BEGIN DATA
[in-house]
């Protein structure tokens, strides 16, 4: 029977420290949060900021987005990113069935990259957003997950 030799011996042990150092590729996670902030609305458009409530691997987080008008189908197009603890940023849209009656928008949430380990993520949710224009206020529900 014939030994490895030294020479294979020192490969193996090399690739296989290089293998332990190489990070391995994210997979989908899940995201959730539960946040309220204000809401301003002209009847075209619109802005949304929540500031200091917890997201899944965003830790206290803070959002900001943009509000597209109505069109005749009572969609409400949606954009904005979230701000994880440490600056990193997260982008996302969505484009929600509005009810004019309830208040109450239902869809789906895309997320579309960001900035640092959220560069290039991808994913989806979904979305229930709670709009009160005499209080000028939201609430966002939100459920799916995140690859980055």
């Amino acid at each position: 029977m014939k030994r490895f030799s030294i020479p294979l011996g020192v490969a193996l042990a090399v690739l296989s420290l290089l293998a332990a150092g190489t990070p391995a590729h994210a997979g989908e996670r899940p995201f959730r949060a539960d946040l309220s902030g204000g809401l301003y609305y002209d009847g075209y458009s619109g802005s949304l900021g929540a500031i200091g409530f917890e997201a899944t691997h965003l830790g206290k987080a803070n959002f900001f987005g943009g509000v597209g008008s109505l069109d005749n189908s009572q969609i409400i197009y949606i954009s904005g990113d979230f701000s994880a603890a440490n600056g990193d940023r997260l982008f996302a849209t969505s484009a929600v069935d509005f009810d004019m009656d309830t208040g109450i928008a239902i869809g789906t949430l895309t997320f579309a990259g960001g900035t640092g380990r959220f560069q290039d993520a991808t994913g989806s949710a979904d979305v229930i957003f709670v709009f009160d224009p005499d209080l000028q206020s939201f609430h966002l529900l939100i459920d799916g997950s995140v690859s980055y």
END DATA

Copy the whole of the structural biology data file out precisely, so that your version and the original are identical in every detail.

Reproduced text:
[in-house]
């Protein structure tokens, strides 16, 4: 029977420290949060900021987005990113069935990259957003997950 030799011996042990150092590729996670902030609305458009409530691997987080008008189908197009603890940023849209009656928008949430380990993520949710224009206020529900 014939030994490895030294020479294979020192490969193996090399690739296989290089293998332990190489990070391995994210997979989908899940995201959730539960946040309220204000809401301003002209009847075209619109802005949304929540500031200091917890997201899944965003830790206290803070959002900001943009509000597209109505069109005749009572969609409400949606954009904005979230701000994880440490600056990193997260982008996302969505484009929600509005009810004019309830208040109450239902869809789906895309997320579309960001900035640092959220560069290039991808994913989806979904979305229930709670709009009160005499209080000028939201609430966002939100459920799916995140690859980055």
């Amino acid at each position: 029977m014939k030994r490895f030799s030294i020479p294979l011996g020192v490969a193996l042990a090399v690739l296989s420290l290089l293998a332990a150092g190489t990070p391995a590729h994210a997979g989908e996670r899940p995201f959730r949060a539960d946040l309220s902030g204000g809401l301003y609305y002209d009847g075209y458009s619109g802005s949304l900021g929540a500031i200091g409530f917890e997201a899944t691997h965003l830790g206290k987080a803070n959002f900001f987005g943009g509000v597209g008008s109505l069109d005749n189908s009572q969609i409400i197009y949606i954009s904005g990113d979230f701000s994880a603890a440490n600056g990193d940023r997260l982008f996302a849209t969505s484009a929600v069935d509005f009810d004019m009656d309830t208040g109450i928008a239902i869809g789906t949430l895309t997320f579309a990259g960001g900035t640092g380990r959220f560069q290039d993520a991808t994913g989806s949710a979904d979305v229930i957003f709670v709009f009160d224009p005499d209080l000028q206020s939201f609430h966002l529900l939100i459920d799916g997950s995140v690859s980055y």